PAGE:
Former N.C. Court of Appeals Judge Donald L. Smith (’64) dies following illness

RALEIGH, N.C. — Donald Lee Smith (’64), a retired state appellate court and Wake County Superior Court judge who had a hand in several landmark cases, died Sunday in Raleigh after an illness. He was 75.
On the state Court of Appeals, Smith wrote a number of key decisions, including one that put the burden of proof on state employees contesting their firing rather than on the agency for which they worked. The legislature later changed the law to shift the burden of proof to the employer.

While in private practice with Womble Carlyle Sandridge & Rice, from 1989 to 1994, Smith played a significant role in important litigation, including the long-running Bailey lawsuit that led to the refunding of illegally collected taxes from more than 185,000 retirees in North Carolina. In 2002, the law firm established a professorship in constitutional and public law at Wake Forest University in his name.

Burley Mitchell Jr., a former chief justice of the state Supreme Court who now works at Womble Carlyle, spent much of his professional and personal life in close contact with Smith. Mitchell recalled that Smith was a rarity at the time – a Republican Superior Court judge in North Carolina – but that he quickly earned a reputation as fair and nonpartisan.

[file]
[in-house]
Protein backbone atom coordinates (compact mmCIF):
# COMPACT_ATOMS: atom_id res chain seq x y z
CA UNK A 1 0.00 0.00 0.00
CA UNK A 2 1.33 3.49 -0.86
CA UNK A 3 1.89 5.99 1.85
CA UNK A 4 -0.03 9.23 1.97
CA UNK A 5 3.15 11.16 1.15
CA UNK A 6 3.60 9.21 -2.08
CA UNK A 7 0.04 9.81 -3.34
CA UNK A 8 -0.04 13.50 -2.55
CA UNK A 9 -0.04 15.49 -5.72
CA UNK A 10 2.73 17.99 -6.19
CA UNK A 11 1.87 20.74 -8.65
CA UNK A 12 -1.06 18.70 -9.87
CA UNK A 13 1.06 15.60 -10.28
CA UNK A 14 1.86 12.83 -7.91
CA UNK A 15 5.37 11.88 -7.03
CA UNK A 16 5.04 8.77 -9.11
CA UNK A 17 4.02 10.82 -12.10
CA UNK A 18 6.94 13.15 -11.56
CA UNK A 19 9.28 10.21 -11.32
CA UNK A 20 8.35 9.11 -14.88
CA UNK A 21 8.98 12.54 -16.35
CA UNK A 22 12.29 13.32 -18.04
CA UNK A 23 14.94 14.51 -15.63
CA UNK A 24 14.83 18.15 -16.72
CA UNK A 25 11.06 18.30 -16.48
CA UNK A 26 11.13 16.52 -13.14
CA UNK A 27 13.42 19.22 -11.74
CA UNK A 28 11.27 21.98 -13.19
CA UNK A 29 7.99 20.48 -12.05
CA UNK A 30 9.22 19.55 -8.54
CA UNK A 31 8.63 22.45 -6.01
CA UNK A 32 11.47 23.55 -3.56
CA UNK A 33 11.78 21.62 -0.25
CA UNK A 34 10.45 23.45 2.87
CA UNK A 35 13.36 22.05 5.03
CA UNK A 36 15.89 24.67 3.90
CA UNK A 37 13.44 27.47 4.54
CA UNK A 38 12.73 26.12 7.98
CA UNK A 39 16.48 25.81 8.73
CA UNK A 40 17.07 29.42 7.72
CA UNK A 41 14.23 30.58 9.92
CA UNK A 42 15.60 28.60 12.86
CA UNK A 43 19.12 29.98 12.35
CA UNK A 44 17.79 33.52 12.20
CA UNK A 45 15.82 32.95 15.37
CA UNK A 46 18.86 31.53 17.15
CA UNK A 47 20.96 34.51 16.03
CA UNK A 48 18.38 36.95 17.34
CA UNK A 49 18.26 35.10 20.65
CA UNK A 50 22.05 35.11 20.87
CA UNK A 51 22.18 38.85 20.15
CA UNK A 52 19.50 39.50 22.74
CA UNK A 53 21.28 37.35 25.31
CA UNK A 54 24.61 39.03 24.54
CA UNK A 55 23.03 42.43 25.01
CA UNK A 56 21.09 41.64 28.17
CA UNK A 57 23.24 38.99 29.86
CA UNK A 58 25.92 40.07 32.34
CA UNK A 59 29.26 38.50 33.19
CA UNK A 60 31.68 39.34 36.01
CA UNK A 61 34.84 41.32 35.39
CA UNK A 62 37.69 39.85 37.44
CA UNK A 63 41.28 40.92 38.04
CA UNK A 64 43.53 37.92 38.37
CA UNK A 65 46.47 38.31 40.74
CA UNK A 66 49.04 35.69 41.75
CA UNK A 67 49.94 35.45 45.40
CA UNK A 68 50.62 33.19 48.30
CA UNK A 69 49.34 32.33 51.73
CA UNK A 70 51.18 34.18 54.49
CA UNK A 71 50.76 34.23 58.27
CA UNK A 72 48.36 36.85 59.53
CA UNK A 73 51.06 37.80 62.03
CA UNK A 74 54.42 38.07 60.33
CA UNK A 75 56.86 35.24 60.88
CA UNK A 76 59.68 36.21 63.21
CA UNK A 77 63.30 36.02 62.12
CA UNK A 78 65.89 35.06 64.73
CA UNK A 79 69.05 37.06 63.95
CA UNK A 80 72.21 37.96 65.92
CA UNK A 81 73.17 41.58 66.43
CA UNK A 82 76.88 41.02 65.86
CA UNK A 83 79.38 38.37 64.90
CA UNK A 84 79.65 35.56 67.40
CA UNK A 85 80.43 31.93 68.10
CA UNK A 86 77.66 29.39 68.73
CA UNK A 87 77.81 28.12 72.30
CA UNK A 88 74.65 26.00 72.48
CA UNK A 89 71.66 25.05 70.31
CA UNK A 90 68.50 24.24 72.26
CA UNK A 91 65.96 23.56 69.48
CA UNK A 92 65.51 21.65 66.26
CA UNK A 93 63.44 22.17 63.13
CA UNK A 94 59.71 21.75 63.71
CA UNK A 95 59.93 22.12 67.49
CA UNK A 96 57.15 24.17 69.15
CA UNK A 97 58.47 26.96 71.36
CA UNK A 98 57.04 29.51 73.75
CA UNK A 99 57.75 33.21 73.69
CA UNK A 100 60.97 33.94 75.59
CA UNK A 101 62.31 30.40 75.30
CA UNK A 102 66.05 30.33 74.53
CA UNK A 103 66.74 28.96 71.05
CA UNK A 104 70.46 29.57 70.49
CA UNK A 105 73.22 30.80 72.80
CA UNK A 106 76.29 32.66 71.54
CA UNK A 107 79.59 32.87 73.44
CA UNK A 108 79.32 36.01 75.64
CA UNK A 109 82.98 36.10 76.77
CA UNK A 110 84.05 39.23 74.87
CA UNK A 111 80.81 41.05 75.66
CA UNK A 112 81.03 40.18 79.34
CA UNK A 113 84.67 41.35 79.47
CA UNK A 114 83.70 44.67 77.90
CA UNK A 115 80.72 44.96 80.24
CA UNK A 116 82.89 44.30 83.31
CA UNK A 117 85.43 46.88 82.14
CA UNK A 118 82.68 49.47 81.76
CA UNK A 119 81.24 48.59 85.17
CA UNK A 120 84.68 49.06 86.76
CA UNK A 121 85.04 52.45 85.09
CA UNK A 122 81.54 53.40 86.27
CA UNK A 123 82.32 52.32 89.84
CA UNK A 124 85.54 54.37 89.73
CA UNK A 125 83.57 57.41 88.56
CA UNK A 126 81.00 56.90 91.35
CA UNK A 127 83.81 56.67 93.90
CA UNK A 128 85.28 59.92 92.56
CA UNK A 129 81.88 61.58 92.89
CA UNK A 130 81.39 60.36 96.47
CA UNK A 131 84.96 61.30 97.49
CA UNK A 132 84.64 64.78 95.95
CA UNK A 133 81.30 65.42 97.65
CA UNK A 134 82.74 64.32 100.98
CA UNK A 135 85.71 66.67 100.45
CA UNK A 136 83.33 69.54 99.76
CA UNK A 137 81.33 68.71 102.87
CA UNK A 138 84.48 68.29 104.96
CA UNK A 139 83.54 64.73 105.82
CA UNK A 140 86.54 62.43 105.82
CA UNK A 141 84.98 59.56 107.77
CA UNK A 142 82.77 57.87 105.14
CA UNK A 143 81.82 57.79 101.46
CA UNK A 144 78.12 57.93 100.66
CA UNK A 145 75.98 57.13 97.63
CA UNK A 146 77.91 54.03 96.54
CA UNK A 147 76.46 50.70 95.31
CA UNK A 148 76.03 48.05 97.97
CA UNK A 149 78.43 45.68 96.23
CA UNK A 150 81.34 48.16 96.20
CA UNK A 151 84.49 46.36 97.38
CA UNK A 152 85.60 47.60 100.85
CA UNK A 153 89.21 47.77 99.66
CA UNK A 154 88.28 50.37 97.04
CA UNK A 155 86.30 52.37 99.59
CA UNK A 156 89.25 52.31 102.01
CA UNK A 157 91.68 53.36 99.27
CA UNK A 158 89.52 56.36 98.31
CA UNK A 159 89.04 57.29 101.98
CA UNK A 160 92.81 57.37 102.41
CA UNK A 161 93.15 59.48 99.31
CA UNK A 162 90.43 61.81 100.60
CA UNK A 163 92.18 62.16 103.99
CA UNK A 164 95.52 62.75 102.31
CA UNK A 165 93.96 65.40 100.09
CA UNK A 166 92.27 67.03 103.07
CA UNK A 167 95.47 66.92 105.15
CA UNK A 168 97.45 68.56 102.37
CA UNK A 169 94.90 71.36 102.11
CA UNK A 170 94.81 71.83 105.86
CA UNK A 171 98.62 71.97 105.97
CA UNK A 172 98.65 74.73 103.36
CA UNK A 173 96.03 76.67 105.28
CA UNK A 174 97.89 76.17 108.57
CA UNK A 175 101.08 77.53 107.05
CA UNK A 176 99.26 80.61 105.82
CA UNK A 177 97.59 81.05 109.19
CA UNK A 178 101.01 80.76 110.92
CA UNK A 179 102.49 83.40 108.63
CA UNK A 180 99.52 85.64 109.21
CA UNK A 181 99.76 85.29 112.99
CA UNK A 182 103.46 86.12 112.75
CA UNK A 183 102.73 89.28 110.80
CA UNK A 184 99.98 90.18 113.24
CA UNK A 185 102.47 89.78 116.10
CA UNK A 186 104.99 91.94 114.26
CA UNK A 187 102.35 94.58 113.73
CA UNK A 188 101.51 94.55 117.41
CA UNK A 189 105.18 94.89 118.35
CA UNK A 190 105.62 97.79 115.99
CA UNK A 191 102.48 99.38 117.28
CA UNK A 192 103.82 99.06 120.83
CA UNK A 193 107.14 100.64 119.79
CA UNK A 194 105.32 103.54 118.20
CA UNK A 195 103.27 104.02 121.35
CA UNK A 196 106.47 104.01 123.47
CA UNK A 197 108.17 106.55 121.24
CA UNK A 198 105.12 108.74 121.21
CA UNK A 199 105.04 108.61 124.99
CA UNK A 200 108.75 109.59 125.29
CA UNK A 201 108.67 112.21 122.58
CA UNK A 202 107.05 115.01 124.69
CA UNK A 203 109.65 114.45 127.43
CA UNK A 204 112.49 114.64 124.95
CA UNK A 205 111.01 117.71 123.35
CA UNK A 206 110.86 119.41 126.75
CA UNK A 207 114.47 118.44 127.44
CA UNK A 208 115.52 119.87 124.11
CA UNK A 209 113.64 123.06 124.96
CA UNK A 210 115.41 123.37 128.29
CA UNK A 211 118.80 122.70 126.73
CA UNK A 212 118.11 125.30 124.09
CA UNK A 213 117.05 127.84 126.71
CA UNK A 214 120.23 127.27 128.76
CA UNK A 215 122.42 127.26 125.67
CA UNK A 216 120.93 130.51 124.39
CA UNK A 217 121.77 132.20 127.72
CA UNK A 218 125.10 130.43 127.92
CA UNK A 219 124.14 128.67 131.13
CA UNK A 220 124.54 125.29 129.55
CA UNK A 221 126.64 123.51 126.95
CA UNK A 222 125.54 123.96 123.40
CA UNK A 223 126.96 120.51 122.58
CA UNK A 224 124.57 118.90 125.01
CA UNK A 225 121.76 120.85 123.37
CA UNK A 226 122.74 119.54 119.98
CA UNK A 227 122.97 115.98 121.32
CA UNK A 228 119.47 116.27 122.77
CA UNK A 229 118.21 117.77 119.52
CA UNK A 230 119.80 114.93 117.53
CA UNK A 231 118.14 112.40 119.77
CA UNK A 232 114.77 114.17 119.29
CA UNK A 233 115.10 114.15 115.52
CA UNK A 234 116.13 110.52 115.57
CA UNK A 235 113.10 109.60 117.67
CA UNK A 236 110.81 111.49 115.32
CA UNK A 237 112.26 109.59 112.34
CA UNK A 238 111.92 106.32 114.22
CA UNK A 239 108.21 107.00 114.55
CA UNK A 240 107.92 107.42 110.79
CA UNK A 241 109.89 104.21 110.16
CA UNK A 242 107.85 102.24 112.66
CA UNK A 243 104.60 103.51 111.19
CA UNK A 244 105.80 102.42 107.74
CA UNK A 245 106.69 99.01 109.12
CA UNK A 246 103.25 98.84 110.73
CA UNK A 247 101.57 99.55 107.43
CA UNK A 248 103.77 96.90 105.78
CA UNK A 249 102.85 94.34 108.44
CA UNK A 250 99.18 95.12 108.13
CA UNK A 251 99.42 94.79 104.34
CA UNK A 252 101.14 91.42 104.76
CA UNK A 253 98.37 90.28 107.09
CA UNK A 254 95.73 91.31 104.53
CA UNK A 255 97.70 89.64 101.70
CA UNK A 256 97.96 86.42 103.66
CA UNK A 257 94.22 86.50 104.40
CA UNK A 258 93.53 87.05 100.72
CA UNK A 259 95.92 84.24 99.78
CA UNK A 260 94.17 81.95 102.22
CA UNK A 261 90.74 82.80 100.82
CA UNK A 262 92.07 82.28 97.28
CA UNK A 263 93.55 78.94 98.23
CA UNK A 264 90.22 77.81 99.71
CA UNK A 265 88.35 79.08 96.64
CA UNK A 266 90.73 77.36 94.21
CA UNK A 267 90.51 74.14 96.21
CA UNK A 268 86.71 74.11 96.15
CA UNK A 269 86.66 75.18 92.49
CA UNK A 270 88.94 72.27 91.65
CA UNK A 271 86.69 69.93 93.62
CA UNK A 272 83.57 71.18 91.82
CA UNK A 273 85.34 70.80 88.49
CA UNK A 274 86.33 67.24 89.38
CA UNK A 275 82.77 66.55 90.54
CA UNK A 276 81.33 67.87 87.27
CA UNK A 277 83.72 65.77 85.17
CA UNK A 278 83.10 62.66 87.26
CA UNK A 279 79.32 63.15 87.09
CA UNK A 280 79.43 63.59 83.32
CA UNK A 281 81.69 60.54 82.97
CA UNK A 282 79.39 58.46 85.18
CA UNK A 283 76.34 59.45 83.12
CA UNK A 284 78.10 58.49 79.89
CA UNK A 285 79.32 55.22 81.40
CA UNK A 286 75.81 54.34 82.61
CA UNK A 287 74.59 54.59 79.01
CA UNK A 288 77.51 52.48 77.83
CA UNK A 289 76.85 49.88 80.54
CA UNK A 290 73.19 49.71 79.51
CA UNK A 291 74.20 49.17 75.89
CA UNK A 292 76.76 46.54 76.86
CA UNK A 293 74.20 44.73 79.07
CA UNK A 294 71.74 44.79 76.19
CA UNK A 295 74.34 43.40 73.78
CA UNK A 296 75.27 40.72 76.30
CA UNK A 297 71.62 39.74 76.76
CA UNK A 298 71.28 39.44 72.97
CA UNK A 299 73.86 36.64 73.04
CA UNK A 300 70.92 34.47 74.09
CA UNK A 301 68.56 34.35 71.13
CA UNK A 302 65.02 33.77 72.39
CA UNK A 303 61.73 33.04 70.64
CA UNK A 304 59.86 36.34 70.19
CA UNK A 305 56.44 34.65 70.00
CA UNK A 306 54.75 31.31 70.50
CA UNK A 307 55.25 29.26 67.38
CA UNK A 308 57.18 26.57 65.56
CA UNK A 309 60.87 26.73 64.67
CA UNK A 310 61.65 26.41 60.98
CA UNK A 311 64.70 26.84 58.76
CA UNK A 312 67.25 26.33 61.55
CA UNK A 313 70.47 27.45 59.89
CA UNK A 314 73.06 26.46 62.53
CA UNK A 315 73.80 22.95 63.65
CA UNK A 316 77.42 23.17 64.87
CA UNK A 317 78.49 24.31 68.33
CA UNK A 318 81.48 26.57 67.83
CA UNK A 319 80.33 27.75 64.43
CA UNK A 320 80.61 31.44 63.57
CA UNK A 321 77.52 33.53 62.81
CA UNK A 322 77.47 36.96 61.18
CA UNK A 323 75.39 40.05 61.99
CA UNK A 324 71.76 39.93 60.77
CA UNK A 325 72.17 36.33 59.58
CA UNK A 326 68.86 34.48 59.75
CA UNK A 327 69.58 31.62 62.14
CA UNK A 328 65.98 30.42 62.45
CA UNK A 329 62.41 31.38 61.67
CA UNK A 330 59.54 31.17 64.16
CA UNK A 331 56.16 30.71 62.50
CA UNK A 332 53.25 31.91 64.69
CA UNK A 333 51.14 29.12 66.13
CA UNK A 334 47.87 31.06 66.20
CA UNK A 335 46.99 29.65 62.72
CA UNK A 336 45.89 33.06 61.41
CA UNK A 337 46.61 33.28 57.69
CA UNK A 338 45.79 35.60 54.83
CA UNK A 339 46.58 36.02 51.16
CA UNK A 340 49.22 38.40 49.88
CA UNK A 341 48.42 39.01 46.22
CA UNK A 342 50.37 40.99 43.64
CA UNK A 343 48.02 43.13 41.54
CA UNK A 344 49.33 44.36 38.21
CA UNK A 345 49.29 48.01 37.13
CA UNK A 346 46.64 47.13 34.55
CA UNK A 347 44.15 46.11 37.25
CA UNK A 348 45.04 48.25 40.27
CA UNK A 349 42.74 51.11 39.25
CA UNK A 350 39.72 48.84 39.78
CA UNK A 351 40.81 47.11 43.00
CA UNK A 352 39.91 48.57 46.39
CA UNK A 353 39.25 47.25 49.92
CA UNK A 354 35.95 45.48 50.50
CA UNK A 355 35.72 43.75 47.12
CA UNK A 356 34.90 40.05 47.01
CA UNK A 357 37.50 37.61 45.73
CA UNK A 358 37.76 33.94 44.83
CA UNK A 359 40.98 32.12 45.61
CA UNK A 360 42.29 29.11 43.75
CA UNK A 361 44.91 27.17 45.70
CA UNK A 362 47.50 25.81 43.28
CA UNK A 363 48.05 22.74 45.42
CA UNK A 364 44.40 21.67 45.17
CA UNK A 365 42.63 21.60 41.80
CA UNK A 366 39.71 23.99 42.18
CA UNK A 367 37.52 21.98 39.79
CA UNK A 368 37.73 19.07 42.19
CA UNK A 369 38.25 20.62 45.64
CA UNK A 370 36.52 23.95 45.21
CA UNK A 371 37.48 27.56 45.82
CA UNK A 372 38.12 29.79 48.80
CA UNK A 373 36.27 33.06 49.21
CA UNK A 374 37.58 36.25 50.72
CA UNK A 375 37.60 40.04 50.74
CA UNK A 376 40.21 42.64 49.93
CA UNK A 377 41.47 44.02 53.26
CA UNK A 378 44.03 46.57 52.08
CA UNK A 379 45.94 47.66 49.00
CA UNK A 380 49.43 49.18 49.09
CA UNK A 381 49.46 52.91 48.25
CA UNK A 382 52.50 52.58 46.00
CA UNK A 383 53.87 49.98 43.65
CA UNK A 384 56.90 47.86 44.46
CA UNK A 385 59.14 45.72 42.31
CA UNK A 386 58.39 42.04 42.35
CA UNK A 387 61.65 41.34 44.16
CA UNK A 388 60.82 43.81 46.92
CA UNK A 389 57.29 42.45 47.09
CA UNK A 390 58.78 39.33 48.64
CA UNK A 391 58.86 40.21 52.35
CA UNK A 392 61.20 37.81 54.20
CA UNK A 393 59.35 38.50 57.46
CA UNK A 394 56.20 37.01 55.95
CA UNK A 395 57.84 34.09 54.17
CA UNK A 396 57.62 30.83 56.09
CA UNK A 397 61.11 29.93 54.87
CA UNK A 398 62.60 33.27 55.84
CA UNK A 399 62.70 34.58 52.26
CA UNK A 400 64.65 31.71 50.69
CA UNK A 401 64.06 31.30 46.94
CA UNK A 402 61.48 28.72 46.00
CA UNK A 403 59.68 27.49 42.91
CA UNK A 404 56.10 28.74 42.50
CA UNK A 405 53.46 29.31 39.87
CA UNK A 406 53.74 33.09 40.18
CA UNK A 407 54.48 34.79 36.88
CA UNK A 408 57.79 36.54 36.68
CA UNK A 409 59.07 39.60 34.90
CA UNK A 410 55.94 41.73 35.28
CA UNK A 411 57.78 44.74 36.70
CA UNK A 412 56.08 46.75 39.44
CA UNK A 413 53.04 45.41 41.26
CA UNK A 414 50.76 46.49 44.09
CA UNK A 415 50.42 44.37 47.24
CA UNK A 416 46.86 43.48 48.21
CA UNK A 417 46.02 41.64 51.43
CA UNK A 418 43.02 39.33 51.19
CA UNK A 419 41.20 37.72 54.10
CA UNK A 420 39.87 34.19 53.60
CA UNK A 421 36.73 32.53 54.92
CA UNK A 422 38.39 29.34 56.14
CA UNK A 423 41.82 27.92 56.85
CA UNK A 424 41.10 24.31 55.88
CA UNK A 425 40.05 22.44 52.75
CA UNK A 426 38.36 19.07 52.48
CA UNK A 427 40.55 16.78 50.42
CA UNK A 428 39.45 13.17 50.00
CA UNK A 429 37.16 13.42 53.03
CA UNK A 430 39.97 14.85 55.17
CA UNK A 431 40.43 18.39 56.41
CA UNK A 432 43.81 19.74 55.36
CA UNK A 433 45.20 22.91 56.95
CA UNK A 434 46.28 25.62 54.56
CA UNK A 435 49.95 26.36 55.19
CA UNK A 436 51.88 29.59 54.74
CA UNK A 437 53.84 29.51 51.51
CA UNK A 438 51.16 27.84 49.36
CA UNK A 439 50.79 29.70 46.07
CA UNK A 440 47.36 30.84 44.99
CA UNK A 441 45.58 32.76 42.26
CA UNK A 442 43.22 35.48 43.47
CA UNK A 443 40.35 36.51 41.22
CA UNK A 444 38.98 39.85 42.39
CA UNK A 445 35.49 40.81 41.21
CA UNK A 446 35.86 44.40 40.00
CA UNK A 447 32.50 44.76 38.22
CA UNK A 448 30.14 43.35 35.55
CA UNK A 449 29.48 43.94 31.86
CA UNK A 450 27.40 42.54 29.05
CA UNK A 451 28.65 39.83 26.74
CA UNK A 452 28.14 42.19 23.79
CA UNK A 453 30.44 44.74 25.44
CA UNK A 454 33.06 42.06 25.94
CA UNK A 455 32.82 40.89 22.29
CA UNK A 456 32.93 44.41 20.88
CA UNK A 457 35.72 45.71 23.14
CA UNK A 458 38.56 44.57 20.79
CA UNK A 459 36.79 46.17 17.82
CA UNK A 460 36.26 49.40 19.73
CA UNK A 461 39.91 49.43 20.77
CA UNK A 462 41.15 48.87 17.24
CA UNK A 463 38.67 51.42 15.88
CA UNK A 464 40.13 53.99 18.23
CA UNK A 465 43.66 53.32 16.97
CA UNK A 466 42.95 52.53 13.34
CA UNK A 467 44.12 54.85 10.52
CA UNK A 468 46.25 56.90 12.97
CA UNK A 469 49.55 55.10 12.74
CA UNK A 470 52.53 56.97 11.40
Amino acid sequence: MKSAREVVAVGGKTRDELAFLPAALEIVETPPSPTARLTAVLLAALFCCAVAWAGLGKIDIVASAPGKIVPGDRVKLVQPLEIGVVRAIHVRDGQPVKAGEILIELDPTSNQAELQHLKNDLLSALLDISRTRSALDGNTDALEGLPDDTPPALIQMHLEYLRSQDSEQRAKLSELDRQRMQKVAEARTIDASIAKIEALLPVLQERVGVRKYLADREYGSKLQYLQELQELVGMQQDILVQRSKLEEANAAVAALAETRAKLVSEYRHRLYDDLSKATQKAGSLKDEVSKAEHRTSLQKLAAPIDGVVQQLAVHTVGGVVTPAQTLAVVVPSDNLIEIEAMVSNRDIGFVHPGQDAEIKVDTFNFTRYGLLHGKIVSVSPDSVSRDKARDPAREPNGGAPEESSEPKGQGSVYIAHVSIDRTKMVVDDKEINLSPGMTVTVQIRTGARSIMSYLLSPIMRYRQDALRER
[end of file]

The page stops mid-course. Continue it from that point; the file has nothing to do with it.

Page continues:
“He was just a judge’s judge,” Mitchell said Wednesday. “He lived the law. It was his whole life. Right up to the day he died, he was interested in legal issues. The law will miss him.”

Smith grew up in Lumberton, graduated from Wake Forest University School of Law and worked as attorney for Raleigh and Cary at different times. Gov. Jim Martin appointed him to the Court of Appeals in 1987, and he later served as an emergency recall judge for the appellate and superior courts.

He remained a bachelor and is survived by a sister, Myra Smith Goodwin of Clinton and Asheville, and a brother, Gerald “Jerry” Lumis Smith of Fayetteville, along with two nephews and a niece.

Visitation will be in Lumberton at Floyd Mortuary and Crematory from 1 to 3 p.m. Sunday, followed by a memorial service at 3 p.m. in the chapel. Burial will be private.

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